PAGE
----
How to turn off backlight on iphone 4
There is no separate "back light" setting like there used to be on some earlier phones.
In the Settings app of your iPhone, there is a section called "Display & Brightness". You can use that to make your phone's display brighter or dimmer, but as you have probably discovered, it dims or brightens both the foreground and the background elements together as one.
You can turn it all the way down, which is very dim and hard to see in normal indoor light conditions, but may be preferable in extreme low light conditions like in a nightclub setting, or in complete darkness.
Why isn't there a separate back light setting?
To fully answer this, I would probably have get into more than you ever wanted to know about displays.
First, there is really no background or foreground on today's smart phone displays. The foreground elements and background elements we see on the iPhone are really a graphic illusion created by lighting individual pixels with different colors. All of these pixels are on the same plane, so nothing is really behind or in front of anything else. It's just artistically drawn to look that way.
Brightness is simply an "intensity" setting applied uniformly across all of the underlying individual pixels within the display matrix, and has no relationship to color. For clarity, let's look at the difference between lightness in colors, versus display brightness:
COLOR LIGHTNESS is a matter of how much WHITE (all the RGB colors summed, for example) is present in a given color. This has nothing to do with display brightness.
DISPLAY BRIGHTNESS is a matter of how much LIGHT INTENSITY is applied uniformly across all pixels in the display matrix.
At zero display brightness, you would not see white any better than black, blue, green, red or any other color. You wouldn't see anything.
Why did you expect to be able to control the back light?
Prior to the smartphone era, the displays on early cell phones and pagers (and lots of other devices that had displays) had a lighted background that contrasted with dark foreground elements.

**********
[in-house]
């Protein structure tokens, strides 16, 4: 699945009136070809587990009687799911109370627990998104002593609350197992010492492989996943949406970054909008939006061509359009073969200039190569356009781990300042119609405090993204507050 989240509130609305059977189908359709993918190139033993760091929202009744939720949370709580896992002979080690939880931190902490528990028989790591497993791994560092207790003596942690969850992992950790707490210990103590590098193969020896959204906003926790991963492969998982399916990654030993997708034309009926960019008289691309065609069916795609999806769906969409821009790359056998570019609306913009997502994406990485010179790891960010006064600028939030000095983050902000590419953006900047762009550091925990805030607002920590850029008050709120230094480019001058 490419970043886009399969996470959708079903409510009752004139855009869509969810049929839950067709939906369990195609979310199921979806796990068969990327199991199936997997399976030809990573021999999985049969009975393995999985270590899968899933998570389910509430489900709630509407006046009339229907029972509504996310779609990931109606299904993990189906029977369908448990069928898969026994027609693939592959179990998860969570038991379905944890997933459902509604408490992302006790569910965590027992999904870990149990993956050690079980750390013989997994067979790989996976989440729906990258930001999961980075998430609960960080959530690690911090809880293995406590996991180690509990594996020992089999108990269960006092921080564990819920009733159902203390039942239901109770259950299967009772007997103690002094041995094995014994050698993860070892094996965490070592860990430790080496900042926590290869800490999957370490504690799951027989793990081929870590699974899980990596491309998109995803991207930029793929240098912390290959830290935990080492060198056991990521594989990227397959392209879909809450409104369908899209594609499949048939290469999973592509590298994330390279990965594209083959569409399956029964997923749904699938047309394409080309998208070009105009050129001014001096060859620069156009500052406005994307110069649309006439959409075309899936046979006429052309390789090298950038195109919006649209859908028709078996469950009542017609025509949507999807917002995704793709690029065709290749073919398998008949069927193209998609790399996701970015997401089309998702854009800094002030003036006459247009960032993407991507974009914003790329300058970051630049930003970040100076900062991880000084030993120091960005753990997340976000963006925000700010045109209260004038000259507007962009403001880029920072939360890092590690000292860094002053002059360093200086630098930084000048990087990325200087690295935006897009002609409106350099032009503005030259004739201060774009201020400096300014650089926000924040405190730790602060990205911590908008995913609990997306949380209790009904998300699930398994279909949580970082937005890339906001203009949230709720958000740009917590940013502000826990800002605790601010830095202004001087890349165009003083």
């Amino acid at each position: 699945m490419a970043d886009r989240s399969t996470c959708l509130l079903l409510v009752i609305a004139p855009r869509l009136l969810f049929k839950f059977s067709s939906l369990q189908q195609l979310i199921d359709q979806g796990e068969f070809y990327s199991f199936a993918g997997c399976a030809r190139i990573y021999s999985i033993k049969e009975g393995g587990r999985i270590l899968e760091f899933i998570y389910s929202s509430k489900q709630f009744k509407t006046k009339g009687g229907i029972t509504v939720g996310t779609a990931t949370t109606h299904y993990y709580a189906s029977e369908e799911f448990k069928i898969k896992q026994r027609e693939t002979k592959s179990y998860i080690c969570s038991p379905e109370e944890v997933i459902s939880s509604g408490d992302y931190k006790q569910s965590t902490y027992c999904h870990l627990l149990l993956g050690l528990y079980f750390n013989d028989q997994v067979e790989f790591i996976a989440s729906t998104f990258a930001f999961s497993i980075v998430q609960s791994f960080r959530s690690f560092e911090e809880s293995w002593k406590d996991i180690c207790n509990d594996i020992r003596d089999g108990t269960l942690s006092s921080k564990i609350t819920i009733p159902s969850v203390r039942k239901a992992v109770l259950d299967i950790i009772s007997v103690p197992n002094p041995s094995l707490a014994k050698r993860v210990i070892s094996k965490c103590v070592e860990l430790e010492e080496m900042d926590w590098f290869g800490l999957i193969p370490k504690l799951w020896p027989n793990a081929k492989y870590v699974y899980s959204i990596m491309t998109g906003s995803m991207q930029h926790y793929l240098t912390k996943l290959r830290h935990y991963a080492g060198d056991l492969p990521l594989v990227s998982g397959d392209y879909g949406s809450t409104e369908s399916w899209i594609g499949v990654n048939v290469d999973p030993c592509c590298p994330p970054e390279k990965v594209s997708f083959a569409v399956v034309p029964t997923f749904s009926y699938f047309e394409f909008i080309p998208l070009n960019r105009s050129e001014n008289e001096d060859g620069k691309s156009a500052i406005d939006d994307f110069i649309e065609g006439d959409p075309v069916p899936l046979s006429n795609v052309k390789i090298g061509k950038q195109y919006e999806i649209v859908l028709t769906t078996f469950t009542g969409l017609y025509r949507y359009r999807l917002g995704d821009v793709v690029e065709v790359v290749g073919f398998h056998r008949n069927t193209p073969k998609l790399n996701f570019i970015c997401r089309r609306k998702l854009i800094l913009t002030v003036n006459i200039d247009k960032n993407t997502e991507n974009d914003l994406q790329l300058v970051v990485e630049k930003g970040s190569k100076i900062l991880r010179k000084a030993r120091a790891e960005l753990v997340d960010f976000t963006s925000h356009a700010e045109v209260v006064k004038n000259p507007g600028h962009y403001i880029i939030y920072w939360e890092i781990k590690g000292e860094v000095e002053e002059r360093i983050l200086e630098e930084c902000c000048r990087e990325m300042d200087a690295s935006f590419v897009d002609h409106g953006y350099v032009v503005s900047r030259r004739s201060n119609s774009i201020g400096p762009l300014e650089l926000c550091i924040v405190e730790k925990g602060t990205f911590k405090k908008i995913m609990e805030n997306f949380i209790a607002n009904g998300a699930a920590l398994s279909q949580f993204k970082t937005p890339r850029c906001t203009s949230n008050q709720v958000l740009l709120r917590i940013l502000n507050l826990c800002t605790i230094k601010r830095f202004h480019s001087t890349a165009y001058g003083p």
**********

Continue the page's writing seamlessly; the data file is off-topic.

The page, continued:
The background intensity was a separate setting on those devices, but that's because the background was the only thing that had intensity. The foreground elements were solid black LCD (liquid crystal display) segments that were used to form characters and very simple graphics and lines.
Everything we see on today's smartphone displays is dynamically drawn by lighting different pixels with different colors at different times. Individual pixels on a Retina display are nearly microscopic in size--they cannot be separately discerned by the eye.
Imagine a matrix of microscopic light bulbs, each of which can separately change to any of millions of colors and levels of brightness at any time, on command. Just imagine the sheer number and complexity of possible commands to control a Retina display!
Even if Apple wanted to provide a new feature that enabled us to separately control the perceived "back light", it would only be an illusion as well.
Such a feature would require some sort of complex algorithm to determine which pixels are involved in what you perceive as the "foreground" elements at any given time, so it could add intensity only to those pixels considered to be "background" at any given time.
Since "foreground" and "background" elements drastically change shape (and location) at any time, such a feature would be pretty daunting to implement.
You might be better off using a pure black graphic as your background image if your goal is to have more contrast to make the app icons stand out.
Aug 12, 2014 |
Apple iPhone4 4G iPhone 4